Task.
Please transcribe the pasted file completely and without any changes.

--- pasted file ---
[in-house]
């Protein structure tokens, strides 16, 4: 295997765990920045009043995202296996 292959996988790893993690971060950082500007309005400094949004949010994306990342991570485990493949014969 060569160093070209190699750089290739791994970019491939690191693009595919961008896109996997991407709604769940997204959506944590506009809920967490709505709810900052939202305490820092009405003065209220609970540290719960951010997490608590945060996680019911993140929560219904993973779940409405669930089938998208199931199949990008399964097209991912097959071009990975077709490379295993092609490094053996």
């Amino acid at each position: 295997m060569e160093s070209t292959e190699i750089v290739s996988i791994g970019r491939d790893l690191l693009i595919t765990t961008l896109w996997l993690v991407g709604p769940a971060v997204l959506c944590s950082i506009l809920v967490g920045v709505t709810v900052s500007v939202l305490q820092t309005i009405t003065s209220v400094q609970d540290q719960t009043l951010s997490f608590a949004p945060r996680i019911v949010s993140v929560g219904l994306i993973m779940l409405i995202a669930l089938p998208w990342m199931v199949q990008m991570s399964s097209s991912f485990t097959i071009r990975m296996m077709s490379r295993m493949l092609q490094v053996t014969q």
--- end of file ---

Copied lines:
[in-house]
């Protein structure tokens, strides 16, 4: 295997765990920045009043995202296996 292959996988790893993690971060950082500007309005400094949004949010994306990342991570485990493949014969 060569160093070209190699750089290739791994970019491939690191693009595919961008896109996997991407709604769940997204959506944590506009809920967490709505709810900052939202305490820092009405003065209220609970540290719960951010997490608590945060996680019911993140929560219904993973779940409405669930089938998208199931199949990008399964097209991912097959071009990975077709490379295993092609490094053996």
């Amino acid at each position: 295997m060569e160093s070209t292959e190699i750089v290739s996988i791994g970019r491939d790893l690191l693009i595919t765990t961008l896109w996997l993690v991407g709604p769940a971060v997204l959506c944590s950082i506009l809920v967490g920045v709505t709810v900052s500007v939202l305490q820092t309005i009405t003065s209220v400094q609970d540290q719960t009043l951010s997490f608590a949004p945060r996680i019911v949010s993140v929560g219904l994306i993973m779940l409405i995202a669930l089938p998208w990342m199931v199949q990008m991570s399964s097209s991912f485990t097959i071009r990975m296996m077709s490379r295993m493949l092609q490094v053996t014969q």